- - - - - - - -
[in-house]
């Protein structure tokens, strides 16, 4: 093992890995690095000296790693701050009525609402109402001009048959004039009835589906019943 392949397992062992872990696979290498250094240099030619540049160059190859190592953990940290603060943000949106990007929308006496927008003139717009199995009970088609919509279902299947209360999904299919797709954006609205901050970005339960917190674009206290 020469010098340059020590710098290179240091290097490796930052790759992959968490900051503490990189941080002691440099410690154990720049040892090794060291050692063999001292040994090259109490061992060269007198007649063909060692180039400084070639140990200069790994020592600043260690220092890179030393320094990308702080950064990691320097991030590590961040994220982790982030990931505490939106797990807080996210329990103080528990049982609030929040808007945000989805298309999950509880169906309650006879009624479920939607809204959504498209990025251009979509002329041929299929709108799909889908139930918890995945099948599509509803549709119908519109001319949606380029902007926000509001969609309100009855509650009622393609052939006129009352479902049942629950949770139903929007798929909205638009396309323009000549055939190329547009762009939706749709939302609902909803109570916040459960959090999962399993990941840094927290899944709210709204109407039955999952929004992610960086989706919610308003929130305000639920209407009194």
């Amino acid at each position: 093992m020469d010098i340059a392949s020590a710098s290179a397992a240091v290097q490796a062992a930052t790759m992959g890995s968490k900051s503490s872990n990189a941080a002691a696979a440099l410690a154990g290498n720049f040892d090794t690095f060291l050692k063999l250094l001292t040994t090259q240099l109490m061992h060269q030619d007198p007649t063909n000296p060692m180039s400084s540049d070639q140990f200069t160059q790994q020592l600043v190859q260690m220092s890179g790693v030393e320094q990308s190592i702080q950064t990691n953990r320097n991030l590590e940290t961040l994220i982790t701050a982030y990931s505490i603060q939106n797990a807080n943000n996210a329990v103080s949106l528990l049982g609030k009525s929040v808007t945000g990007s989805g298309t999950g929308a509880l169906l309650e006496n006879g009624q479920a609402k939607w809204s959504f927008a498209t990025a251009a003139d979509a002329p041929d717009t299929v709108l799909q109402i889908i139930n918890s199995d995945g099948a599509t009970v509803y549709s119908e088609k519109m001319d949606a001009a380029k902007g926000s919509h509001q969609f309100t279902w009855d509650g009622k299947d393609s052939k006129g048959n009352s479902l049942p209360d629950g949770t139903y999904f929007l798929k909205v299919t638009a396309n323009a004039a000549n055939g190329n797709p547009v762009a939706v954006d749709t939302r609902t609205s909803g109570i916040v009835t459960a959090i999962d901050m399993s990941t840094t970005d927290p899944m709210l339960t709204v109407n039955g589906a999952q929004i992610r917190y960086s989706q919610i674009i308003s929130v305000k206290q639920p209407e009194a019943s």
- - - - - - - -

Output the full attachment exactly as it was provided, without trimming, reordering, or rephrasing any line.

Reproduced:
[in-house]
């Protein structure tokens, strides 16, 4: 093992890995690095000296790693701050009525609402109402001009048959004039009835589906019943 392949397992062992872990696979290498250094240099030619540049160059190859190592953990940290603060943000949106990007929308006496927008003139717009199995009970088609919509279902299947209360999904299919797709954006609205901050970005339960917190674009206290 020469010098340059020590710098290179240091290097490796930052790759992959968490900051503490990189941080002691440099410690154990720049040892090794060291050692063999001292040994090259109490061992060269007198007649063909060692180039400084070639140990200069790994020592600043260690220092890179030393320094990308702080950064990691320097991030590590961040994220982790982030990931505490939106797990807080996210329990103080528990049982609030929040808007945000989805298309999950509880169906309650006879009624479920939607809204959504498209990025251009979509002329041929299929709108799909889908139930918890995945099948599509509803549709119908519109001319949606380029902007926000509001969609309100009855509650009622393609052939006129009352479902049942629950949770139903929007798929909205638009396309323009000549055939190329547009762009939706749709939302609902909803109570916040459960959090999962399993990941840094927290899944709210709204109407039955999952929004992610960086989706919610308003929130305000639920209407009194």
């Amino acid at each position: 093992m020469d010098i340059a392949s020590a710098s290179a397992a240091v290097q490796a062992a930052t790759m992959g890995s968490k900051s503490s872990n990189a941080a002691a696979a440099l410690a154990g290498n720049f040892d090794t690095f060291l050692k063999l250094l001292t040994t090259q240099l109490m061992h060269q030619d007198p007649t063909n000296p060692m180039s400084s540049d070639q140990f200069t160059q790994q020592l600043v190859q260690m220092s890179g790693v030393e320094q990308s190592i702080q950064t990691n953990r320097n991030l590590e940290t961040l994220i982790t701050a982030y990931s505490i603060q939106n797990a807080n943000n996210a329990v103080s949106l528990l049982g609030k009525s929040v808007t945000g990007s989805g298309t999950g929308a509880l169906l309650e006496n006879g009624q479920a609402k939607w809204s959504f927008a498209t990025a251009a003139d979509a002329p041929d717009t299929v709108l799909q109402i889908i139930n918890s199995d995945g099948a599509t009970v509803y549709s119908e088609k519109m001319d949606a001009a380029k902007g926000s919509h509001q969609f309100t279902w009855d509650g009622k299947d393609s052939k006129g048959n009352s479902l049942p209360d629950g949770t139903y999904f929007l798929k909205v299919t638009a396309n323009a004039a000549n055939g190329n797709p547009v762009a939706v954006d749709t939302r609902t609205s909803g109570i916040v009835t459960a959090i999962d901050m399993s990941t840094t970005d927290p899944m709210l339960t709204v109407n039955g589906a999952q929004i992610r917190y960086s989706q919610i674009i308003s929130v305000k206290q639920p209407e009194a019943s």